The U.S. Army said Sunday that Pvt. Chelsea Manning will remain on active duty after being released from a federal prison in Leavenworth, Kansas, on May 17 and will be eligible to receive benefits, including health care.
Army spokesman Dave Foster confirmed that Manning, a transgender soldier who was previously known as Bradley Manning, would stay in the Army while appealing the case that landed the soldier in prison and would be entitled to the wide range of benefits offered by the military branch and funded by taxpayers. Manning will not be paid a salary, however.
"Private Manning is statutorily entitled to medical care while on excess leave in an active duty status, pending final appellate review,” Foster said, according to USA Today.
The 29-year-old soldier, who was an intelligence analyst in Iraq, was convicted of violations of the Espionage Act in 2013 after disclosing hundreds of thousands of classified and sensitive government documents to the website WikiLeaks. Born a man, then-Bradley Manning made the decision to undergo hormone therapy and transition to a female shortly after being sentenced to 35 years in prison.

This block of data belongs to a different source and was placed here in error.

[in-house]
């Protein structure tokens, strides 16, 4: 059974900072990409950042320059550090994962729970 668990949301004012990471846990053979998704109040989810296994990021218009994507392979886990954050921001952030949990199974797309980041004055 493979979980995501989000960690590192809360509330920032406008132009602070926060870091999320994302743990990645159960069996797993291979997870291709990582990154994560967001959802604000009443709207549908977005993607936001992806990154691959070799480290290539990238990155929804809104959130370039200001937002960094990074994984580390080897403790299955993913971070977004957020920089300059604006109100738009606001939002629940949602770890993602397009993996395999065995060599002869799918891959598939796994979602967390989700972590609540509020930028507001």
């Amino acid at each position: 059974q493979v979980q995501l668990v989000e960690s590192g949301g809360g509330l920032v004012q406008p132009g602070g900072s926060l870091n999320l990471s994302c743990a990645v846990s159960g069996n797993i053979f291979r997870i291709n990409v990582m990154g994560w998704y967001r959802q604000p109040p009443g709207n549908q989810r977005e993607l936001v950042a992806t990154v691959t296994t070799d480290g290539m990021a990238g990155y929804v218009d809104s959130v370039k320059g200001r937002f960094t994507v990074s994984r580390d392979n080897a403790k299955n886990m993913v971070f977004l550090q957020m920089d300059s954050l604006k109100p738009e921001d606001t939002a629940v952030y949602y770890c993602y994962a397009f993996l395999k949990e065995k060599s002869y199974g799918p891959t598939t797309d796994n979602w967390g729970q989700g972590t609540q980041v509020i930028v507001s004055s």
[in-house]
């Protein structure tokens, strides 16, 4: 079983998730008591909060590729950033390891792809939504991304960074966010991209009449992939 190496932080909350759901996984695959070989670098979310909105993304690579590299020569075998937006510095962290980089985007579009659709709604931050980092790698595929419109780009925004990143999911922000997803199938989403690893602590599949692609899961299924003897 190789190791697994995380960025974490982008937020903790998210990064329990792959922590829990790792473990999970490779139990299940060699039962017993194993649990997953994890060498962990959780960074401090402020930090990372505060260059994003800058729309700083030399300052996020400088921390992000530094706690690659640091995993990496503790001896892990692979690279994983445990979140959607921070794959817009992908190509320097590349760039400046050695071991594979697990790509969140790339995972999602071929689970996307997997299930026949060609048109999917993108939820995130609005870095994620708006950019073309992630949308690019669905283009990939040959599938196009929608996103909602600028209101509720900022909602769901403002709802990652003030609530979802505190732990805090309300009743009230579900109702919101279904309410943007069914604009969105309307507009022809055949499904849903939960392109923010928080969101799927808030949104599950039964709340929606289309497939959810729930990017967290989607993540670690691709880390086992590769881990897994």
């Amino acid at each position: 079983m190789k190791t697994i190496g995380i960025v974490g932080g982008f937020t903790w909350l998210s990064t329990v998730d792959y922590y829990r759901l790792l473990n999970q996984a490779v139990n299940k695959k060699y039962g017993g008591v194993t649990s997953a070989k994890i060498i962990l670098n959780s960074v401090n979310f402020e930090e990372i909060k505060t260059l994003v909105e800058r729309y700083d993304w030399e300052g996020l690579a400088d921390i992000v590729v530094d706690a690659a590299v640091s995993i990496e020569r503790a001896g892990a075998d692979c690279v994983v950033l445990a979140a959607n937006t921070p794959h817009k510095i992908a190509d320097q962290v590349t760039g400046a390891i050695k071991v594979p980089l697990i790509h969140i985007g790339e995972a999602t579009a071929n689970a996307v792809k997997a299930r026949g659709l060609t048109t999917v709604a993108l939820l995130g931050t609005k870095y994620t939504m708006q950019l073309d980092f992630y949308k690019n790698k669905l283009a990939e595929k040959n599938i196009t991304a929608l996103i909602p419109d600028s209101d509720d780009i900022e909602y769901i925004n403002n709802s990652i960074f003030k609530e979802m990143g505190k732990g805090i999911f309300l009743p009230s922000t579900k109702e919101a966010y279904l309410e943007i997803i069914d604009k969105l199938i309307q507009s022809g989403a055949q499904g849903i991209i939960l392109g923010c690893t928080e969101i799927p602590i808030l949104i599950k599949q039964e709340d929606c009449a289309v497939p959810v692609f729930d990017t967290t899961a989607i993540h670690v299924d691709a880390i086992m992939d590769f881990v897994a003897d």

In the final days of his presidency, former President Barack Obama commuted Manning's sentence, arguing that the sentence was disproportionate to the crime. He ordered the private to be released after serving just short of seven years of the 35-year sentence.
Manning released a final statement last week thanking Obama and the others who have supported her while she has been incarcerated.
"For the first time, I can see a future for myself as Chelsea," Manning said in the statement released by the ACLU. "I can imagine surviving and living as the person who I am and can finally be in the outside world. Freedom used to be something that I dreamed of but never allowed myself to fully imagine."
Manning will be assigned to an Army post upon release, though the military department has not announced where the soldier will be stationed due to privacy and security concerns.